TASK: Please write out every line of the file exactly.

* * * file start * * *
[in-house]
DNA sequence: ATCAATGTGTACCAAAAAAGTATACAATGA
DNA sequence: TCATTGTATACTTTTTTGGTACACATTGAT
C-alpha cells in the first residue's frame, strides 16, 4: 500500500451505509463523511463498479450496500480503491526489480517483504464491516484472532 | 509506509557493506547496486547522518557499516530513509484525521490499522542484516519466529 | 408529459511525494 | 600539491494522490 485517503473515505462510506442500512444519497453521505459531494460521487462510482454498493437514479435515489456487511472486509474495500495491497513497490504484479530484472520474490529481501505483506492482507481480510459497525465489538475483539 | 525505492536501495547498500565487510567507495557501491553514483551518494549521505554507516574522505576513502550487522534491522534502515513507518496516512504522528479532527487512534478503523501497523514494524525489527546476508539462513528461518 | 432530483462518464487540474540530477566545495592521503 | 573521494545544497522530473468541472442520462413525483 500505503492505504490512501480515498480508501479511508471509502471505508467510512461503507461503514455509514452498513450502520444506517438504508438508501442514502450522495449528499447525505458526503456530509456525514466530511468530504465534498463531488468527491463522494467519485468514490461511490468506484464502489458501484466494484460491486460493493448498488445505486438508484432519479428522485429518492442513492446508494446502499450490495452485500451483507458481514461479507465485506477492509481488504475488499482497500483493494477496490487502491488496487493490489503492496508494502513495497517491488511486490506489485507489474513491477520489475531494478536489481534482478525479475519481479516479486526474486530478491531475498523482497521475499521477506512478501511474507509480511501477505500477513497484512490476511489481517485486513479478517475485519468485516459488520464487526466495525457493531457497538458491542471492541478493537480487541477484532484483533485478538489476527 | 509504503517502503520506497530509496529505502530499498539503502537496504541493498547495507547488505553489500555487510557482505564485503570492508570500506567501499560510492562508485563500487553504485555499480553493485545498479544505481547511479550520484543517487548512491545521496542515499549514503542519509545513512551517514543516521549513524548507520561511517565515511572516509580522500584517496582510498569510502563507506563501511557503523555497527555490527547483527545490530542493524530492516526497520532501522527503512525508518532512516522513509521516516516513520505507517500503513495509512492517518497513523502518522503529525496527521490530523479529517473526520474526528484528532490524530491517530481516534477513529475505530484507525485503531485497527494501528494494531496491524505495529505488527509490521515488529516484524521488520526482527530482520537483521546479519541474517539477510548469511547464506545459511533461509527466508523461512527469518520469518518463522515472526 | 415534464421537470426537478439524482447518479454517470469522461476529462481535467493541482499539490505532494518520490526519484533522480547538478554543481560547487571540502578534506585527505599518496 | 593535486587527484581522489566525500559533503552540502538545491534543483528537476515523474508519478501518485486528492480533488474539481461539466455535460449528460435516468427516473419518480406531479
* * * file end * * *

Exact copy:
[in-house]
DNA sequence: ATCAATGTGTACCAAAAAAGTATACAATGA
DNA sequence: TCATTGTATACTTTTTTGGTACACATTGAT
C-alpha cells in the first residue's frame, strides 16, 4: 500500500451505509463523511463498479450496500480503491526489480517483504464491516484472532 | 509506509557493506547496486547522518557499516530513509484525521490499522542484516519466529 | 408529459511525494 | 600539491494522490 485517503473515505462510506442500512444519497453521505459531494460521487462510482454498493437514479435515489456487511472486509474495500495491497513497490504484479530484472520474490529481501505483506492482507481480510459497525465489538475483539 | 525505492536501495547498500565487510567507495557501491553514483551518494549521505554507516574522505576513502550487522534491522534502515513507518496516512504522528479532527487512534478503523501497523514494524525489527546476508539462513528461518 | 432530483462518464487540474540530477566545495592521503 | 573521494545544497522530473468541472442520462413525483 500505503492505504490512501480515498480508501479511508471509502471505508467510512461503507461503514455509514452498513450502520444506517438504508438508501442514502450522495449528499447525505458526503456530509456525514466530511468530504465534498463531488468527491463522494467519485468514490461511490468506484464502489458501484466494484460491486460493493448498488445505486438508484432519479428522485429518492442513492446508494446502499450490495452485500451483507458481514461479507465485506477492509481488504475488499482497500483493494477496490487502491488496487493490489503492496508494502513495497517491488511486490506489485507489474513491477520489475531494478536489481534482478525479475519481479516479486526474486530478491531475498523482497521475499521477506512478501511474507509480511501477505500477513497484512490476511489481517485486513479478517475485519468485516459488520464487526466495525457493531457497538458491542471492541478493537480487541477484532484483533485478538489476527 | 509504503517502503520506497530509496529505502530499498539503502537496504541493498547495507547488505553489500555487510557482505564485503570492508570500506567501499560510492562508485563500487553504485555499480553493485545498479544505481547511479550520484543517487548512491545521496542515499549514503542519509545513512551517514543516521549513524548507520561511517565515511572516509580522500584517496582510498569510502563507506563501511557503523555497527555490527547483527545490530542493524530492516526497520532501522527503512525508518532512516522513509521516516516513520505507517500503513495509512492517518497513523502518522503529525496527521490530523479529517473526520474526528484528532490524530491517530481516534477513529475505530484507525485503531485497527494501528494494531496491524505495529505488527509490521515488529516484524521488520526482527530482520537483521546479519541474517539477510548469511547464506545459511533461509527466508523461512527469518520469518518463522515472526 | 415534464421537470426537478439524482447518479454517470469522461476529462481535467493541482499539490505532494518520490526519484533522480547538478554543481560547487571540502578534506585527505599518496 | 593535486587527484581522489566525500559533503552540502538545491534543483528537476515523474508519478501518485486528492480533488474539481461539466455535460449528460435516468427516473419518480406531479